Wayne Rooney’s future at Manchester United is seemingly the marquee transfer story that every post-season needs to ignite the excitement building up to a new season in the English Premier League.

At the back end of the final season, under the final days of Sir Alex Ferguson’s management, the legendary Scottish manager announced that Wayne Rooney had put in an official transfer request.

Towards the conclusion of the 2012-13 season, Rooney had to settle for places on the bench in high-profile matches such as the controversial Champions League encounter against Real Madrid in March.

David Moyes has since taken over the colossal boots worn by Ferguson at the Old Trafford helm, but the transformation in manager hasn’t transformed the back pages of the British newspapers which are still focusing their lenses towards a possible switch featuring Wayne Rooney.

Vultures waiting to pick up the scraps of Rooney’s reputation at Old Trafford include the likes of Arsenal and Chelsea, the latter of which have very recently had a part-exchange bid instantly rejected.

In his first press conference, Moyes was very adamant that Rooney would stay at the club which was replied with comments typical of new Chelsea boss, Jose Mourinho—the mind games had officially begun.

And last night, when Mourinho offered ten million plus the services of either David Luiz or Juan Mata, they were immediately turned away by Moyes who looks to follow in Ferguson’s stubborn footsteps.

The Scot is correct in his ways as he looks to re-affirm his status as Manchester United manager, continuing Ferguson’s practices who remains at the club as a director.

Manchester United supporters and, perhaps even more so, Arsenal supporters know all too well how much a high-profile switch between top forwards to rival clubs can sway the destiny of the title.

Robin van Persie, once loved at the Emirates Stadium, switched to Old Trafford last August and would retain his Premier League Golden Boot award and consequently, United wrapped up the title in April that they had surrendered eleven months previously to cross-city rivals under the tenure of Roberto Mancini.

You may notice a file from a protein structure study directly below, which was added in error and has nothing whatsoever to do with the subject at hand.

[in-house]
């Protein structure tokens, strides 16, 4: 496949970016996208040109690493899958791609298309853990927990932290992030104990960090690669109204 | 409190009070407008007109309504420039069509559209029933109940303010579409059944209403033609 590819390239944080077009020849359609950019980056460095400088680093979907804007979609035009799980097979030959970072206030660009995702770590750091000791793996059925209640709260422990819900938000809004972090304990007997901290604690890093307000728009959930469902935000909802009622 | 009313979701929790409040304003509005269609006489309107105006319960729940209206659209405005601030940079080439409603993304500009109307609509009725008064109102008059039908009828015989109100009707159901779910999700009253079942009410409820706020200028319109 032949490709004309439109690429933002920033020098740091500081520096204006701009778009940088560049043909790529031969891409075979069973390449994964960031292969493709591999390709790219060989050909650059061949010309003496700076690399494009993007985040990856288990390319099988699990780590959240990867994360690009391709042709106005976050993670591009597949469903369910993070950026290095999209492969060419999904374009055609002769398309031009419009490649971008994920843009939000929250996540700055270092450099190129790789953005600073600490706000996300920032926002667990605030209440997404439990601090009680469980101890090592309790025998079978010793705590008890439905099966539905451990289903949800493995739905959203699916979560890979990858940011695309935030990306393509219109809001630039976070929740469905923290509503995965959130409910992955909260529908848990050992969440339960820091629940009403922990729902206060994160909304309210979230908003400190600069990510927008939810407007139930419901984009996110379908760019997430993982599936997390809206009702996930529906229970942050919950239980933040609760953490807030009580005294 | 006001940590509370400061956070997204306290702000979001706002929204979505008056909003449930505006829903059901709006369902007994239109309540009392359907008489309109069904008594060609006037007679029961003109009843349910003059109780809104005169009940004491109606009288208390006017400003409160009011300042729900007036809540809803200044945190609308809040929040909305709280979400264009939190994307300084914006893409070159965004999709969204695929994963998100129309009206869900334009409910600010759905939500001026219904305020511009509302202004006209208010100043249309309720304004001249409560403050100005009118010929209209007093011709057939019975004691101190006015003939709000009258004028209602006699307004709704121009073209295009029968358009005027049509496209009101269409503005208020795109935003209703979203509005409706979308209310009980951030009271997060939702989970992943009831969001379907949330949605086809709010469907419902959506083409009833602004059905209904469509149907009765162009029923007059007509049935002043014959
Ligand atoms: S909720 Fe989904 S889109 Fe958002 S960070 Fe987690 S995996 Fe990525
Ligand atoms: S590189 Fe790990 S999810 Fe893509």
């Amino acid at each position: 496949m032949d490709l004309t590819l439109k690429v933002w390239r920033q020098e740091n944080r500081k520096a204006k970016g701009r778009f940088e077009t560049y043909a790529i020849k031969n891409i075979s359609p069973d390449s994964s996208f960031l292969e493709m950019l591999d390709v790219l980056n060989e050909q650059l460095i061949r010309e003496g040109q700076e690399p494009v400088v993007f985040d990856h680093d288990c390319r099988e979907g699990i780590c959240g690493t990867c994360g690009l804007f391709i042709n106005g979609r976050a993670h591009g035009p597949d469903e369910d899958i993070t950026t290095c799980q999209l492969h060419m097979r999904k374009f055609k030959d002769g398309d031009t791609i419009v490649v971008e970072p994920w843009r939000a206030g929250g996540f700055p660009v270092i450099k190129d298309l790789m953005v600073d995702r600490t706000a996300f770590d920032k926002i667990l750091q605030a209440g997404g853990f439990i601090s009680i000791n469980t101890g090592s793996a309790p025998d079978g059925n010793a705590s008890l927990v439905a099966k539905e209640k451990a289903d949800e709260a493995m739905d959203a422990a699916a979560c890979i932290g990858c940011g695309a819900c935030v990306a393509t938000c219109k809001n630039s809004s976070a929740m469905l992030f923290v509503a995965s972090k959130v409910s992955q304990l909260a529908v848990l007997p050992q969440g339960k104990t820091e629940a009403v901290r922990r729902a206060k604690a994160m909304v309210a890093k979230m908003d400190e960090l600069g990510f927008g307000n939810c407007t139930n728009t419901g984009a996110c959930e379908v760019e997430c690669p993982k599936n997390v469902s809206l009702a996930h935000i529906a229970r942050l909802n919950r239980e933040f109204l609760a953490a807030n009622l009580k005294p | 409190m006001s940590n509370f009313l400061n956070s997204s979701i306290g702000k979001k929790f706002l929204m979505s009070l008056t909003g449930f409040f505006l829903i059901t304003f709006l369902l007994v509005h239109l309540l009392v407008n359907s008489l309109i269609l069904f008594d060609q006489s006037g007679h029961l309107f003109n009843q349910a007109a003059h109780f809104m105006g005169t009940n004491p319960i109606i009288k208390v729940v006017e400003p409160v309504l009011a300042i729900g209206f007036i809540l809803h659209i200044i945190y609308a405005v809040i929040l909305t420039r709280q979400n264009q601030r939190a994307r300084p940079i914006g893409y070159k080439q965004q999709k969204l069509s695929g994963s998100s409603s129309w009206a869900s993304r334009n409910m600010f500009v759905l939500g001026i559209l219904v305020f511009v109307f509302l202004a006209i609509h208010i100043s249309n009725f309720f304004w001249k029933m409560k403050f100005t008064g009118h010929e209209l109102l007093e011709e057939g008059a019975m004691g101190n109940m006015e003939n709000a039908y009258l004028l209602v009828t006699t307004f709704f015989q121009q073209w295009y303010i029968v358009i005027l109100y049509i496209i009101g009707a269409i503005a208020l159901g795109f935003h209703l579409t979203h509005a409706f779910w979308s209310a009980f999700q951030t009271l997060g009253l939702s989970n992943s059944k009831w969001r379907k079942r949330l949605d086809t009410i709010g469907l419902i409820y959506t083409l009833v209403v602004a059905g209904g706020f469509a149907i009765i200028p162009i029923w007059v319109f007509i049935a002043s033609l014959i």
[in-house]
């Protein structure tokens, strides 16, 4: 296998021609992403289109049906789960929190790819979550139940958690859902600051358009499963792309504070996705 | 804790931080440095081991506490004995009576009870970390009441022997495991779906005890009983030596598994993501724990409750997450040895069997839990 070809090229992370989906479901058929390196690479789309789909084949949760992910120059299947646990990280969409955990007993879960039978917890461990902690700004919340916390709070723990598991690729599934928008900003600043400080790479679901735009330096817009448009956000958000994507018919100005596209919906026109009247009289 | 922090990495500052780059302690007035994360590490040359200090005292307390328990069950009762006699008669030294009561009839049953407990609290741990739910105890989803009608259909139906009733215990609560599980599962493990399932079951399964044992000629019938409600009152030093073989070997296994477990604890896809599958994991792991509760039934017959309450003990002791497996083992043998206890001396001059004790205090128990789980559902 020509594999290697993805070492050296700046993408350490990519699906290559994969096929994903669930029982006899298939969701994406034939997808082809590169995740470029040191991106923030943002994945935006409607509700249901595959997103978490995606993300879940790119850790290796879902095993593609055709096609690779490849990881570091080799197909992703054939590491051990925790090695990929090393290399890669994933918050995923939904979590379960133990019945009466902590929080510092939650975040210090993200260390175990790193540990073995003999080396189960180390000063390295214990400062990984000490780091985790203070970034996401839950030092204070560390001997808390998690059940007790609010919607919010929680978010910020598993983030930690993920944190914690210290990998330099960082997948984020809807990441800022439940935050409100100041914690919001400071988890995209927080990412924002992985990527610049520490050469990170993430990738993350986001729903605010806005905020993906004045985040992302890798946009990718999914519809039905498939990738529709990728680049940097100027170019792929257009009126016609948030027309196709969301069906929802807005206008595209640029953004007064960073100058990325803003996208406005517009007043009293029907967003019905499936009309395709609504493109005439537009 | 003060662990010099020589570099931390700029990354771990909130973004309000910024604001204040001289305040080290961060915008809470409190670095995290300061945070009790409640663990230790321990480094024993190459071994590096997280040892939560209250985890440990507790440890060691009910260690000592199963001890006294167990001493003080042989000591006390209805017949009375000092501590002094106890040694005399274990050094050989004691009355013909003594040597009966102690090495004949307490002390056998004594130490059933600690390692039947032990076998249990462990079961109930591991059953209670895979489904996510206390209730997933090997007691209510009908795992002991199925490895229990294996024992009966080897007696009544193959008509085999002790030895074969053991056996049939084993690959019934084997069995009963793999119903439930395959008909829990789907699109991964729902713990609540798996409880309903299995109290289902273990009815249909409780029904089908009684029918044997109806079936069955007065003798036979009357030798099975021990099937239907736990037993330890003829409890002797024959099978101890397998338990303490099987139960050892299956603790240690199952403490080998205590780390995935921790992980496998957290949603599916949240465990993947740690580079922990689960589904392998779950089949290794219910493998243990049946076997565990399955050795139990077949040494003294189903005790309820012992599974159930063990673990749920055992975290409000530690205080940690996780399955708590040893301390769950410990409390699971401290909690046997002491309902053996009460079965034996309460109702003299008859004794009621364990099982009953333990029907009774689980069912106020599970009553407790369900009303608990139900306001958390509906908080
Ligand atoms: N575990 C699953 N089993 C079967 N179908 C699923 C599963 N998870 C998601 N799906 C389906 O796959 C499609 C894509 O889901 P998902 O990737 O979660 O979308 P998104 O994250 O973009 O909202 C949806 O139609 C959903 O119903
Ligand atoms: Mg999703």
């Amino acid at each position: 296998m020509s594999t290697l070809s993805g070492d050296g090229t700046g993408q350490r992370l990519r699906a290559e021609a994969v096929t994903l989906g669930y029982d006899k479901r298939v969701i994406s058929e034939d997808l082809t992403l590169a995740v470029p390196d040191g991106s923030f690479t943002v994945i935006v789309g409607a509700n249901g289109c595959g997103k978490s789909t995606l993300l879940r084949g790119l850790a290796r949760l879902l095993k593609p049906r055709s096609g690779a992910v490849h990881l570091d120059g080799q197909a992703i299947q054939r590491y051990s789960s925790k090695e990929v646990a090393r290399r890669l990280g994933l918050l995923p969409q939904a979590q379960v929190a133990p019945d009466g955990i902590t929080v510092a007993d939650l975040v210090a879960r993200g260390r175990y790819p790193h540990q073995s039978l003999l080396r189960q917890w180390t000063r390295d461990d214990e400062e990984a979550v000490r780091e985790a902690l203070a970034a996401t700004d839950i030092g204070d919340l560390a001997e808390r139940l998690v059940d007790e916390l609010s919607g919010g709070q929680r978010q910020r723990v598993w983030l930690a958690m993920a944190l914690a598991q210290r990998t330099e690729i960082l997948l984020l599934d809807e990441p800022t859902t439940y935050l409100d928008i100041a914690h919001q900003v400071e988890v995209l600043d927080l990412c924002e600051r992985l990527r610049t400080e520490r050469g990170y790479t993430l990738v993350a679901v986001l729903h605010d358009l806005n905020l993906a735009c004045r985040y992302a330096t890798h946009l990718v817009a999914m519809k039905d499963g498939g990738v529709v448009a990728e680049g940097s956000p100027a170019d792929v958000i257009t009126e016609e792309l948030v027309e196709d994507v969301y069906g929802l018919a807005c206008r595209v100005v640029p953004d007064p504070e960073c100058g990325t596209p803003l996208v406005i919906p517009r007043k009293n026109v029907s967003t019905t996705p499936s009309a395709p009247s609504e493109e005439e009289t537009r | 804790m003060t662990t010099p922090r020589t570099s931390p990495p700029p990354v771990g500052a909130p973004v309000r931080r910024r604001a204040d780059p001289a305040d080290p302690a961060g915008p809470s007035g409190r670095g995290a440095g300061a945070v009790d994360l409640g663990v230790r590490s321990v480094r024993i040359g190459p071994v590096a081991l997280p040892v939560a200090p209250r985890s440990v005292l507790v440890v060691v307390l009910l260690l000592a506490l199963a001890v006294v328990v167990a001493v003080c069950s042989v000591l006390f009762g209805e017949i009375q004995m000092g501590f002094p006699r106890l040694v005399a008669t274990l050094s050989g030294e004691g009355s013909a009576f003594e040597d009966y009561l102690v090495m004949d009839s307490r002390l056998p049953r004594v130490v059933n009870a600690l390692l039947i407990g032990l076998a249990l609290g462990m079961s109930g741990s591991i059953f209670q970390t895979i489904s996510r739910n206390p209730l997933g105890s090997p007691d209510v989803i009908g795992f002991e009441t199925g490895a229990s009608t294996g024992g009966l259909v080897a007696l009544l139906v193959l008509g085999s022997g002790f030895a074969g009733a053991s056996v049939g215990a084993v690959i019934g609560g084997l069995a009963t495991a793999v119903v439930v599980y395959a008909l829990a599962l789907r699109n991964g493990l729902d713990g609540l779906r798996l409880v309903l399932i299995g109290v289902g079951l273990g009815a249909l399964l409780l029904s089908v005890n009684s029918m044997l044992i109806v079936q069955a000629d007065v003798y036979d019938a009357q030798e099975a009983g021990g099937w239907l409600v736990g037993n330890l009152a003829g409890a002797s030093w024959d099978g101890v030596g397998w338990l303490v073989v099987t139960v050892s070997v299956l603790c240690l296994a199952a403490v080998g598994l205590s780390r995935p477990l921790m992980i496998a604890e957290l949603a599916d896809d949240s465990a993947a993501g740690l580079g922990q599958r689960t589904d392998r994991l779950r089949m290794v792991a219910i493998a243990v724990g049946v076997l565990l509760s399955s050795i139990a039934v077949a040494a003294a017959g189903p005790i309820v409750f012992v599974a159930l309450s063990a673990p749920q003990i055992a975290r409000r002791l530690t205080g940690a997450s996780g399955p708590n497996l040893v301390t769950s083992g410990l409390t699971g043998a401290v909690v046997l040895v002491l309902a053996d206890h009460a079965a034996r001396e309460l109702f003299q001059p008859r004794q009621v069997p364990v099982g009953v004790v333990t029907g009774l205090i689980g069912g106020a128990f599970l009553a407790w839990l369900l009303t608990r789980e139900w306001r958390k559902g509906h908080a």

The Dutchman’s goals were integral to United’s twentieth league title, and a thirteenth under Ferguson which was enough to see the Scot retiring at the club, who literally handed the reins over to David Moyes prior to his final match away at West Bromwich Albion in May.

Wayne Rooney has had previous spats regarding his future, especially in October 2010 when he forced a contract extension upon Ferguson. I’ve seen plenty of blogs, opinions and comments from various people stating that Rooney cannot rebound from this particular episode at Old Trafford.

False.

He has picked up two Premier League titles since he sensationally asked to leave in October 2010 and has netted plenty of times for both club and country and didn’t seem unsettled until the latter stages of last season. 

However, despite how ‘angry and confused’ Rooney is concerning his status at the club, that can only be reflected and doubled in the supporters’ perspective as they remain divided on whether or not Rooney should stay.

The evolution of the game has seemingly rubbished the 4-4-2 formation, especially in the upper echelons in European and World football. With the 4-2-3-1 counterpart that Manchester United play their football, there is only one man who will be the lone striker in the Old Trafford line-up—Robin van Persie.

In a recent press conference, Moyes stated that Rooney would be needed if Van Persie was to be injured for a long period, in other words stating that he wasn’t the standout performer up front for United.

We’ve seen Rooney pushed back into an attacking midfield role and even on the wing in the latter days of Cristiano Ronaldo, particularly in the 2009 UEFA Champions League final where United were defeated rather tamely by an almost perfect Barcelona display in Rome.

Moyes cannot put all his eggs in the Robin van Persie basket, whilst he has named the Dutchman as his first-choice forward, Rooney should not be taken for granted and definitely shouldn’t be dished out to rival English clubs.

If Rooney is to leave, he should be taken further afield because if he does exchange Old Trafford for Stamford Bridge, Emirates or, god forbid, the Etihad Stadium, then the advantage will be at the other clubs for the upcoming season—David Moyes cannot, and looks like he is very stern in not letting that happen.

Looking back on certain performances in the second half of the season, many would be forgiven for stating that Rooney hasn’t fulfilled his potential. Even in March, a sensational strike against Norwich still teased that quality from the England forward.

Is everyone forgetting that boy who shone in the European Championships in 2004? The man who scored that incomparable overhead kick against Manchester City a couple of seasons ago? Unfortunately, they are—people will remember the transfer requests, the poor performance at the 2010 World Cup and the poor temperament which ruled him out of the opening European Championships games last summer.

Because when all is said and done, even the best players will be remembered for their greatest failures and embarrassing moments, rather than their most spectacular.